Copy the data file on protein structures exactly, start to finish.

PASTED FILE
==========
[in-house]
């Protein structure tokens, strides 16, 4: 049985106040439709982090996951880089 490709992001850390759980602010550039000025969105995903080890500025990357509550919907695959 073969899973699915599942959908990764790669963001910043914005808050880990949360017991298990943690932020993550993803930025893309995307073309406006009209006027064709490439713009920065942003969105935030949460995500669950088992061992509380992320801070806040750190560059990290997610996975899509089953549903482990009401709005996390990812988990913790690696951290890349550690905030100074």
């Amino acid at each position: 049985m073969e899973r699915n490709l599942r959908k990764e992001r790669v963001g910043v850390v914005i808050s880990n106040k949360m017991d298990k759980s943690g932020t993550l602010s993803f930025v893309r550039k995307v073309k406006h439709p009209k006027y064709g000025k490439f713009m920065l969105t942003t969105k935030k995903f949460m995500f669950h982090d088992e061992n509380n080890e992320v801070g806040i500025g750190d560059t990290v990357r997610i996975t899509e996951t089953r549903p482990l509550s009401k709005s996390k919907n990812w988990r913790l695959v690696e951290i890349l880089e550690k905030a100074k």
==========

[in-house]
């Protein structure tokens, strides 16, 4: 049985106040439709982090996951880089 490709992001850390759980602010550039000025969105995903080890500025990357509550919907695959 073969899973699915599942959908990764790669963001910043914005808050880990949360017991298990943690932020993550993803930025893309995307073309406006009209006027064709490439713009920065942003969105935030949460995500669950088992061992509380992320801070806040750190560059990290997610996975899509089953549903482990009401709005996390990812988990913790690696951290890349550690905030100074």
């Amino acid at each position: 049985m073969e899973r699915n490709l599942r959908k990764e992001r790669v963001g910043v850390v914005i808050s880990n106040k949360m017991d298990k759980s943690g932020t993550l602010s993803f930025v893309r550039k995307v073309k406006h439709p009209k006027y064709g000025k490439f713009m920065l969105t942003t969105k935030k995903f949460m995500f669950h982090d088992e061992n509380n080890e992320v801070g806040i500025g750190d560059t990290v990357r997610i996975t899509e996951t089953r549903p482990l509550s009401k709005s996390k919907n990812w988990r913790l695959v690696e951290i890349l880089e550690k905030a100074k």